Workers in Quebec will enjoy new benefits thanks to amendments to the province’s Bill 176 -- “An Act to amend the Act respecting labour standards and other legislative provisions mainly to facilitate family-work balance.”

On Jan. 1, 2019, a number of changes to the bill will come into effect concerning paid leave, overtime, equal pay, vacation, and psychological harassment.

Starting in the new year, Quebec employees will receive three weeks of paid vacation if they’ve worked for the same employer for three uninterrupted years. In the past, workers had to have five years of uninterrupted service to be entitled to three weeks of vacation.

Employees will also be able to take five days off, two of which will be paid, when a loved one dies. They used to only be allowed to take two days off.

Following the amendment, Quebec workers will be able to refuse to work more than two hours beyond their regularly scheduled hours.


Workplace violence and harassment

On April 9, 2019, regulatory changes to address violence and harassment in the workplace will come into effect in New Brunswick.

Under the new regulations, harassment and violence, including sexual violence and harassment, will be defined as workplace hazards that affect employees’ health and safety.

Employers will be required to develop and implement a written code of practice to prevent harassment in their workplace. They will also have to perform a risk assessment to determine the likelihood of violence in their work setting.

Compensation for injured workers

Employers in New Brunswick will find some relief in 2019 in the form of lower payments to WorkSafeNB – the crown corporation responsible for workplace safety and compensation for injured workers.

Thanks to new legislation passed in December, the rate employers owe next year will only increase to $2.65 on every $100 of payroll, as opposed to the rate of $2.92 announced earlier in the year.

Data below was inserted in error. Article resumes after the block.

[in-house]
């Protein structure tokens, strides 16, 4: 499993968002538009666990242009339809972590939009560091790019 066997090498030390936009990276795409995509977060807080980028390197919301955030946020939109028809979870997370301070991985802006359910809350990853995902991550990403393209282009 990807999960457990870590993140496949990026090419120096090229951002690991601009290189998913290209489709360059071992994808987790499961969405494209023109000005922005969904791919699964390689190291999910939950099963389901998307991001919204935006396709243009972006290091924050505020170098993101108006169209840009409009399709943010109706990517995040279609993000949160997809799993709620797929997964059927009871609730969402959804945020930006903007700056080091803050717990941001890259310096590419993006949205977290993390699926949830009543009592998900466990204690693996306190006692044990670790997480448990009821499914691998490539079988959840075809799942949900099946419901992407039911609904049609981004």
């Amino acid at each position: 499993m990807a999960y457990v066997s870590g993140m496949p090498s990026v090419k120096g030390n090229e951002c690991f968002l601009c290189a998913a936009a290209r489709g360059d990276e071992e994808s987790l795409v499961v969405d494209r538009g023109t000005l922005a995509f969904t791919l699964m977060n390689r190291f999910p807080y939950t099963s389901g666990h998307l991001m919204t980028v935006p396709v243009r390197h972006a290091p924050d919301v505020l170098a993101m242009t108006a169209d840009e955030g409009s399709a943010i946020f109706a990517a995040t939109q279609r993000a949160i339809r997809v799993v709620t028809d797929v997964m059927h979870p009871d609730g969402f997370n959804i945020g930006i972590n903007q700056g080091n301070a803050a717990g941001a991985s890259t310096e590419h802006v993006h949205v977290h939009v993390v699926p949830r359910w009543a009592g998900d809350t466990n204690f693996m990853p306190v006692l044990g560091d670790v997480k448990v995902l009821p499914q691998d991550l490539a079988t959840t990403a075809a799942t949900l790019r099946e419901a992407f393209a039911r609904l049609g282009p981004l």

WorkSafeNB premiums have soared in the province in recent years to the dismay of employers – particularly smaller businesses – burdened with the higher costs.

The changes will also do away with the unpaid three-day waiting period workers injured on the job used to be subjected to when they filed a claim for compensation.


Gender identity on birth certificates

In January 2019, Nova Scotians who don’t exclusively identify as male or female will have the option of an “X” to signify their gender identity on their birth certificates.

The legislation, passed in September, will also give people the ability to remove the sex field on their birth certificate altogether.

The fee to change the sex indicator on a birth certificate will also be waived when the changes come into effect, according to the provincial government.

Nova Scotia will join Ontario, Newfoundland and Labrador, Alberta, Yukon, and the Northwest Territories in offering “X” as an option on birth certificates. Ontario and Saskatchewan also have the option to not display the sex field on birth certificates.

Cap-and-trade system

Nova Scotia will launch its cap-and-trade system in January 2019 in an effort to reduce its greenhouse gas emissions in accordance with the federal government’s directive that all provinces and territories must put a price on their carbon pollution. 

Under the new program, which was approved by Ottawa in October, Nova Scotia will set annual caps on how many tonnes of greenhouse gas emissions will be permitted. Companies that emit less than their allowances will be able to sell excess credits to companies who emit more and surpass their allowances.

The provincial government claims their plan will cost residents less than the federal’s government’s alternative carbon tax. Under the cap-and-trade system, Nova Scotia estimates the price of gas will increase by 1 cent per litre compared to 11 cents per litre by 2020 under the federal plan.


Family violence leave

Victims of domestic violence will be allowed to take 10 days of leave – three of them paid – each year thanks to amendments to Newfoundland and Labrador’s Labour Standards Act.

The changes, which come into effect Jan. 1, will give employees who are the victims or parents of victims of family violence the opportunity to receive medical attention, attend counselling, or seek accommodations without losing wages or being penalized for missing work, according to the act.

Ban on declawing cats

Following in Nova Scotia and British Columbia’s footsteps, Newfoundland and Labrador will ban the practice of declawing cats in the new year.

With the support of the Newfoundland and Labrador Veterinary Medical Association, the N.L. College of Veterinarians passed a resolution in November banning declawing surgeries, unless medically necessary. The changes take effect on Jan. 1, 2019.

Prince Edward Island’s veterinary medical association also announced a ban on declawing surgeries on cats following a vote at their annual meeting in November.